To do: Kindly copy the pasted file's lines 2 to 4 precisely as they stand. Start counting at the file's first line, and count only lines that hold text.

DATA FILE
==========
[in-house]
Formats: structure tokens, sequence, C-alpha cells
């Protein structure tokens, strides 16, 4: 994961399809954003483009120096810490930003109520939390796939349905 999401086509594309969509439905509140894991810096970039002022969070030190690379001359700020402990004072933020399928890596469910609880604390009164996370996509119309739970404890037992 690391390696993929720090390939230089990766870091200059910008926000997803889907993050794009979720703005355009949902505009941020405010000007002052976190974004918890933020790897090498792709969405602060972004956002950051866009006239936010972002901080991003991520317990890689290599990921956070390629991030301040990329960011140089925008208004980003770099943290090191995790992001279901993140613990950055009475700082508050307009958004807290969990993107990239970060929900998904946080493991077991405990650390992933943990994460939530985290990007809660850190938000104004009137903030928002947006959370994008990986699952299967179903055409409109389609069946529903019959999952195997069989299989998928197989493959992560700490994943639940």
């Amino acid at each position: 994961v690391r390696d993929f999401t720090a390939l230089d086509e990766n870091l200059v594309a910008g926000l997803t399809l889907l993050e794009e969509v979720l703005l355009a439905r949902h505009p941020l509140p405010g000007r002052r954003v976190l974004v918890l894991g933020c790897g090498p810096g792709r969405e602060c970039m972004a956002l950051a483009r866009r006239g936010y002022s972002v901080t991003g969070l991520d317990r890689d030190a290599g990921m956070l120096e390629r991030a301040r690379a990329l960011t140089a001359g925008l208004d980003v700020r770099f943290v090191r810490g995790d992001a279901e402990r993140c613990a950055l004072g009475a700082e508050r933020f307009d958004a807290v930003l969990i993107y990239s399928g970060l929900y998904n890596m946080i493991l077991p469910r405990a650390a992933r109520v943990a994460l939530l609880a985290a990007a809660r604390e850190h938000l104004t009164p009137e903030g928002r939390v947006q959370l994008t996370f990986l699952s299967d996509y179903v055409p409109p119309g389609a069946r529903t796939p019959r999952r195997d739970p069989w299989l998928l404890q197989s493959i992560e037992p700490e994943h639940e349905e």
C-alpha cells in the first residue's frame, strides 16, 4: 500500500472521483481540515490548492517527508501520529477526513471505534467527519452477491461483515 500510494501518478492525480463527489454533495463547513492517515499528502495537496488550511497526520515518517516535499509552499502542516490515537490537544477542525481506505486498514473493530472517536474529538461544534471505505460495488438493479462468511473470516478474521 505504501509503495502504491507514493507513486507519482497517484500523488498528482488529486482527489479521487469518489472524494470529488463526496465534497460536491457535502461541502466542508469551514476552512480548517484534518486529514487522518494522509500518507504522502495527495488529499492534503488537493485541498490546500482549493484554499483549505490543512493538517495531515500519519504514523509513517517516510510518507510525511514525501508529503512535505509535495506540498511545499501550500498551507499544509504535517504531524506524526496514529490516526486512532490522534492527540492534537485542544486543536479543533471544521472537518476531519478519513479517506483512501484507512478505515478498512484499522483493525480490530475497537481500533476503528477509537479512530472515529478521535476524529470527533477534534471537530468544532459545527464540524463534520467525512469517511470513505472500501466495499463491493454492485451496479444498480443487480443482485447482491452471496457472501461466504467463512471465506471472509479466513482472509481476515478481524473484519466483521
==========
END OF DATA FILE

Formats: structure tokens, sequence, C-alpha cells
């Protein structure tokens, strides 16, 4: 994961399809954003483009120096810490930003109520939390796939349905 999401086509594309969509439905509140894991810096970039002022969070030190690379001359700020402990004072933020399928890596469910609880604390009164996370996509119309739970404890037992 690391390696993929720090390939230089990766870091200059910008926000997803889907993050794009979720703005355009949902505009941020405010000007002052976190974004918890933020790897090498792709969405602060972004956002950051866009006239936010972002901080991003991520317990890689290599990921956070390629991030301040990329960011140089925008208004980003770099943290090191995790992001279901993140613990950055009475700082508050307009958004807290969990993107990239970060929900998904946080493991077991405990650390992933943990994460939530985290990007809660850190938000104004009137903030928002947006959370994008990986699952299967179903055409409109389609069946529903019959999952195997069989299989998928197989493959992560700490994943639940």
């Amino acid at each position: 994961v690391r390696d993929f999401t720090a390939l230089d086509e990766n870091l200059v594309a910008g926000l997803t399809l889907l993050e794009e969509v979720l703005l355009a439905r949902h505009p941020l509140p405010g000007r002052r954003v976190l974004v918890l894991g933020c790897g090498p810096g792709r969405e602060c970039m972004a956002l950051a483009r866009r006239g936010y002022s972002v901080t991003g969070l991520d317990r890689d030190a290599g990921m956070l120096e390629r991030a301040r690379a990329l960011t140089a001359g925008l208004d980003v700020r770099f943290v090191r810490g995790d992001a279901e402990r993140c613990a950055l004072g009475a700082e508050r933020f307009d958004a807290v930003l969990i993107y990239s399928g970060l929900y998904n890596m946080i493991l077991p469910r405990a650390a992933r109520v943990a994460l939530l609880a985290a990007a809660r604390e850190h938000l104004t009164p009137e903030g928002r939390v947006q959370l994008t996370f990986l699952s299967d996509y179903v055409p409109p119309g389609a069946r529903t796939p019959r999952r195997d739970p069989w299989l998928l404890q197989s493959i992560e037992p700490e994943h639940e349905e």